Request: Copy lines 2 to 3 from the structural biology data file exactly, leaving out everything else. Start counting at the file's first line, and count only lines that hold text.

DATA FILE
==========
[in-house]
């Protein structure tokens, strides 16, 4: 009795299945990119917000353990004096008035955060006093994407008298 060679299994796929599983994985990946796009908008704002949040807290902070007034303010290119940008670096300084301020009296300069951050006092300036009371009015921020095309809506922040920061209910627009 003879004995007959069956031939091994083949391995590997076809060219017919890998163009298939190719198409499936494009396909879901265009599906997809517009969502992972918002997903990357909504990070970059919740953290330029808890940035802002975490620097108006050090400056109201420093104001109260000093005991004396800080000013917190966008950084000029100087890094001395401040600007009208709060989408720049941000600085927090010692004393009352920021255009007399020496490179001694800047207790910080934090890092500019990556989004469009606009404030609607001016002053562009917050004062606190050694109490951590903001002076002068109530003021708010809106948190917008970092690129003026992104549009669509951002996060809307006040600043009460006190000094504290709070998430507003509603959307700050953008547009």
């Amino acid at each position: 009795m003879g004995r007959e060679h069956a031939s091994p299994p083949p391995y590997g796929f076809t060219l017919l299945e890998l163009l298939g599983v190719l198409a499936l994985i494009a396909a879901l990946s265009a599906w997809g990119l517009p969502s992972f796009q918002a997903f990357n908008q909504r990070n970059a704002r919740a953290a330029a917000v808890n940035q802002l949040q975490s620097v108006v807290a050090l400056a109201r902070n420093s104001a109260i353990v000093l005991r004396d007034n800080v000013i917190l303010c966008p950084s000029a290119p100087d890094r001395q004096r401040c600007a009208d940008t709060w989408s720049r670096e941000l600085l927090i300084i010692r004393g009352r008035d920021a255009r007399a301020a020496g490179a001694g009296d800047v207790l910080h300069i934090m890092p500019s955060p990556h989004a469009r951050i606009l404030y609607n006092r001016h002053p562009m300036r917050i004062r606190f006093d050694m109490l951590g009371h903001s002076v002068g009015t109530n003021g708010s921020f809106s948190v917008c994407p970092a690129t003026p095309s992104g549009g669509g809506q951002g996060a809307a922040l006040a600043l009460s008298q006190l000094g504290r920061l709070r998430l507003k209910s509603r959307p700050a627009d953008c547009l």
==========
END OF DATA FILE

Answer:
């Protein structure tokens, strides 16, 4: 009795299945990119917000353990004096008035955060006093994407008298 060679299994796929599983994985990946796009908008704002949040807290902070007034303010290119940008670096300084301020009296300069951050006092300036009371009015921020095309809506922040920061209910627009 003879004995007959069956031939091994083949391995590997076809060219017919890998163009298939190719198409499936494009396909879901265009599906997809517009969502992972918002997903990357909504990070970059919740953290330029808890940035802002975490620097108006050090400056109201420093104001109260000093005991004396800080000013917190966008950084000029100087890094001395401040600007009208709060989408720049941000600085927090010692004393009352920021255009007399020496490179001694800047207790910080934090890092500019990556989004469009606009404030609607001016002053562009917050004062606190050694109490951590903001002076002068109530003021708010809106948190917008970092690129003026992104549009669509951002996060809307006040600043009460006190000094504290709070998430507003509603959307700050953008547009």
């Amino acid at each position: 009795m003879g004995r007959e060679h069956a031939s091994p299994p083949p391995y590997g796929f076809t060219l017919l299945e890998l163009l298939g599983v190719l198409a499936l994985i494009a396909a879901l990946s265009a599906w997809g990119l517009p969502s992972f796009q918002a997903f990357n908008q909504r990070n970059a704002r919740a953290a330029a917000v808890n940035q802002l949040q975490s620097v108006v807290a050090l400056a109201r902070n420093s104001a109260i353990v000093l005991r004396d007034n800080v000013i917190l303010c966008p950084s000029a290119p100087d890094r001395q004096r401040c600007a009208d940008t709060w989408s720049r670096e941000l600085l927090i300084i010692r004393g009352r008035d920021a255009r007399a301020a020496g490179a001694g009296d800047v207790l910080h300069i934090m890092p500019s955060p990556h989004a469009r951050i606009l404030y609607n006092r001016h002053p562009m300036r917050i004062r606190f006093d050694m109490l951590g009371h903001s002076v002068g009015t109530n003021g708010s921020f809106s948190v917008c994407p970092a690129t003026p095309s992104g549009g669509g809506q951002g996060a809307a922040l006040a600043l009460s008298q006190l000094g504290r920061l709070r998430l507003k209910s509603r959307p700050a627009d953008c547009l």